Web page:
Lord of the Flies (Really now. Blech.)
Crime and Punishment (boring, nasty, long, and the epilogue doesn't make a lick of sense in context)
I'm not sure if I had to read Huckleberry Finn until college, actually? But I'm oddly indifferent to it.
I really thought I could remember more. Apparently, most of what we read was forgettable dreck? At least I was never made to read Ayn Rand.
Sunday, February 13, 2011
Tuesday, January 11, 2011
I decided upon graduating to take a year off of school.
That year is up.
Man, a BA in Literature gets you nothing.
Anybody have any ideas on how to become an editor?
Anybody have any advice on getting really awesome recommendation letters for gradschool?
Anybody know if you can put a key back on a keyboard when even the little squishy doohickey underneath is gone? My quotation mark key popped off...more than a year ago and I'm sick of it. I managed to write a thesis without it, too.
Sunday, January 9, 2011
I love it when blogs I would categorize as "fun" cover topics I call "serious." So imagine my delight upon finding The Studioist, and this post:
As the Guiness scientists would say, BRILLIANT!
The comments continue the goodness, with such snippets as:
"When I commented that “I think this personal space arms race is often a sign of culturally-reinforced familial dysfunction”, what I meant is that there are strong cultural narratives about how families should work that undermine families.""...the “caveman” image insults everyone–it suggests that in the home or family sphere, men are incompetent, monosyllabic oafs, leaving women to be the Responsible Caretaker 24/7.""I also found it strange that they call it a mom cave. As if women in general can’t have a place to themselves, unless they are a mom."
Saturday, January 8, 2011
When I find blog posts that are a bit too not-current to comment on, I try and remember to write here. And as I am in the middle of a snow day, I have time and energy!
Hoo boy, would I have liked a mom like that. I pretty much literally got all my useful sex ed from Scarleteen. My schools hadn't quite regressed to abstinence-only when I went through, but they were getting there and the classroom environment was never one to encourage honest questions and answers. I went to a conservative Baptist church in which "February" meant "no sex month" to my (genuinely beloved) youth pastor. My mom never even attempted "the talk" with me. If I planned to ever be a parent, I would want to be a parent who could talk to her children like that. Maybe I'll get a niece or two I can mentor a little instead.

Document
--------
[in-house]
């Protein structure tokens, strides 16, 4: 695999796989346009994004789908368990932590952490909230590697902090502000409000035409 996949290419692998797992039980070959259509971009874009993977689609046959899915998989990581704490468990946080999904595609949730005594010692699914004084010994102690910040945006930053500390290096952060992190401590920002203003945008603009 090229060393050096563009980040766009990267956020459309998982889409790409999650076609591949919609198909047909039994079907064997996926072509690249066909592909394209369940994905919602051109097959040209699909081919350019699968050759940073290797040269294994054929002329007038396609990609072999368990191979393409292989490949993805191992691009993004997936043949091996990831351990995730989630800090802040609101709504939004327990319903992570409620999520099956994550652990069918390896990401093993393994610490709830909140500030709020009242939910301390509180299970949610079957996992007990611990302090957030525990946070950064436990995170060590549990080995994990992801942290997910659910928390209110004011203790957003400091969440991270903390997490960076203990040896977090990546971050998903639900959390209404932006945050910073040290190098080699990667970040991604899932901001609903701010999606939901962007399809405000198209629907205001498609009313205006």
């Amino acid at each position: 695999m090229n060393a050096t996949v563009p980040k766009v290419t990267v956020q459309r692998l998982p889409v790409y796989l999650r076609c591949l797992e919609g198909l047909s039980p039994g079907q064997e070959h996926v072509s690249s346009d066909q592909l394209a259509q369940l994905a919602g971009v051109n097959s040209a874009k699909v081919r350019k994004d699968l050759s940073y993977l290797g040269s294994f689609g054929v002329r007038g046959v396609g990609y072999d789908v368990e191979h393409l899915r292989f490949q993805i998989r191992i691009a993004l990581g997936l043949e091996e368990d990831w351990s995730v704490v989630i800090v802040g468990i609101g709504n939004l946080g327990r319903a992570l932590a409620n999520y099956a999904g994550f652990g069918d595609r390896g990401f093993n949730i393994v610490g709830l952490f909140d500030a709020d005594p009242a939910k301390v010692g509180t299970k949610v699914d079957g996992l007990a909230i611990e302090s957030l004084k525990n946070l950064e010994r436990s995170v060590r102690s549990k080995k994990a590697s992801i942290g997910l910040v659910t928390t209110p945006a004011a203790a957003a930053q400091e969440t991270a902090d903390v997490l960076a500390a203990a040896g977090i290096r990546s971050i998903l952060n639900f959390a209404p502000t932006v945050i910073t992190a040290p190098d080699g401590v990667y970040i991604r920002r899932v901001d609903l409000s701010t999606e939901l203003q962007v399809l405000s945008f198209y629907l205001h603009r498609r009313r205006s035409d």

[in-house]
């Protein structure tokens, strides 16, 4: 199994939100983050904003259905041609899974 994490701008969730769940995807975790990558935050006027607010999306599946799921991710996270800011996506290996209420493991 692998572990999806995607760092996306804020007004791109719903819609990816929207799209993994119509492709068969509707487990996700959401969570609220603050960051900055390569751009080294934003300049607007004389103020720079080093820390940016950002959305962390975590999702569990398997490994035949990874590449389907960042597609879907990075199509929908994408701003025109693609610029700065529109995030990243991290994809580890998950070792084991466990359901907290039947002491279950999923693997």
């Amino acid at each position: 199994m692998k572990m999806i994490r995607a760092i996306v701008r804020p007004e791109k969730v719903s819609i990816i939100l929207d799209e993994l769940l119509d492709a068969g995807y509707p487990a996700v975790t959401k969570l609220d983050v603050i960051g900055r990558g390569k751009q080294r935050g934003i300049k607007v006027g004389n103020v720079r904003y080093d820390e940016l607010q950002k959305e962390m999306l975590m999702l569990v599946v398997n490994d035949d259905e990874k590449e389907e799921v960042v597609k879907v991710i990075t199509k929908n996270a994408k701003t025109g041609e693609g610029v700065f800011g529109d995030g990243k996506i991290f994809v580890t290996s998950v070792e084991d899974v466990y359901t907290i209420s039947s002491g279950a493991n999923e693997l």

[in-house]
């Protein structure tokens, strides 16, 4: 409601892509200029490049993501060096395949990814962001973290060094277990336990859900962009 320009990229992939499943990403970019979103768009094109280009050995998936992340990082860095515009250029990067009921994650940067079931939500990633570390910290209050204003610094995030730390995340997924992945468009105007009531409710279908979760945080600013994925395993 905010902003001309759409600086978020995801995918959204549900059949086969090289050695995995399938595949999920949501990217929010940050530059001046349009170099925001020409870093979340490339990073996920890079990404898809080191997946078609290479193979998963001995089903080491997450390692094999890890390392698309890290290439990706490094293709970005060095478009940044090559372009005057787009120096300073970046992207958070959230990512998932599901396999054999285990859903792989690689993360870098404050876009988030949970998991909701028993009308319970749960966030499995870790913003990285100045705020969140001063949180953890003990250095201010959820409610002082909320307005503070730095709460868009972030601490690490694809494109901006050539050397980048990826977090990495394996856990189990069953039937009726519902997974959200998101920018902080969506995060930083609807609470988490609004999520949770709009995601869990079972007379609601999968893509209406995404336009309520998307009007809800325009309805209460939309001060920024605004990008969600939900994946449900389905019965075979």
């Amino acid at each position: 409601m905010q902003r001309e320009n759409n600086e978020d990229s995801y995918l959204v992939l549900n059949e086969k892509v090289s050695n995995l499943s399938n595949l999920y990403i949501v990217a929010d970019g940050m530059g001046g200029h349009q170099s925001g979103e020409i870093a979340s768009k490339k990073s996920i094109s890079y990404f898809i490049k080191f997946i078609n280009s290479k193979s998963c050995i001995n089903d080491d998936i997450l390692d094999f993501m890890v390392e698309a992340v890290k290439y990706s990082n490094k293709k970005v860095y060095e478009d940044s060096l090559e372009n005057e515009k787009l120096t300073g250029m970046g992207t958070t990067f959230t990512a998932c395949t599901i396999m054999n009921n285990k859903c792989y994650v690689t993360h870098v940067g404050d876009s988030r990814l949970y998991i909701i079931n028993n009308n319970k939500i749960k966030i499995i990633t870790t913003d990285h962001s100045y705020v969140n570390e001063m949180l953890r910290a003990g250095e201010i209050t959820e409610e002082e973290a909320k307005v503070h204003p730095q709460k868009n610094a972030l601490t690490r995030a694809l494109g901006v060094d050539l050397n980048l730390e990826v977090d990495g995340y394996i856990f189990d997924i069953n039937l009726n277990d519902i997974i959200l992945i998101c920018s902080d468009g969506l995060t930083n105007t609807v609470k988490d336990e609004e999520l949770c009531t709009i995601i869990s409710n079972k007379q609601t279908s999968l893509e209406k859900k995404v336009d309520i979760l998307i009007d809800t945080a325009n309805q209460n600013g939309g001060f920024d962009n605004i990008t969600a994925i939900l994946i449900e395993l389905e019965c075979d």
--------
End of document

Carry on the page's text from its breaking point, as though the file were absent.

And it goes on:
So, that brings me around to the quibble I have with this post--or rather, the comments: Anonymous at 10:44 says that:
I think your approach to your daughter's situation is a positive one. I do, however, disagree with the therapist who told you that your daughter is the only one who knows when she's ready to have sex. In my opinion, the very first criteria for being, "ready," to have sex is whether you're ready for the possibility of pregnancy. I know, for a fact, my 17 year old daughter is NOT ready for that. Could she handle it, if she had to? Sure. Maybe. Probably. Is she ready? No way in hell. Emotionally, yes, she has the final say in whether her relationship has reached the point where intercourse feels appropriate. But emotions aren't the end-all-be-all of being, "ready," for sex. Been there. Done that.
This statement is...limiting. I'm a college graduate in my mid-twenties, living on my own, on the marriage track with my wonderful long-term boyfriend. Am I "ready for the possibility of pregnancy"? NO, NO I AM NOT. I don't want to be a parent. I don't want to have a baby. I don't want to get pregnant. I don't want to have an abortion. I don't think I'll ever be ready for a pregnancy--pregnancy would be, for me, an utterly lose-lose situation. If it happened, I would FLIP THE FUCK OUT.
Does this mean I am forever barred from having sex?
This also puts a lot of weight on the female end of a male-female relationship, AND ignores same-sex relationships. Would this anony be comfortable with her daughter having sex with another girl? Or is the "pregnancy" litmus test a way for her to avoid the issue of her baby girl wanting to have sex?
Sunday, January 2, 2011
A number of blogs I read are written by women who are pregnant. Most of these are my cotton-candy blogs, that talk about clothes and jewelry and interior design and have pictures of cats. So I guess I shouldn't have particularly high expectations about this kind of thing, even when said bloggers are open about considering themselves kind of liberal, and mostly it's just a mistaken misuse of the word--
But I hate it when they refer to a fetus's "gender."
I mean, the kid is still a cashew-shaped blob with a tail, floating about in your amniotic fluid, and you're already talking about how it will conform to societal pressures and expectations about its appearance and behavior.
You mean your baby's sex, people. SEX.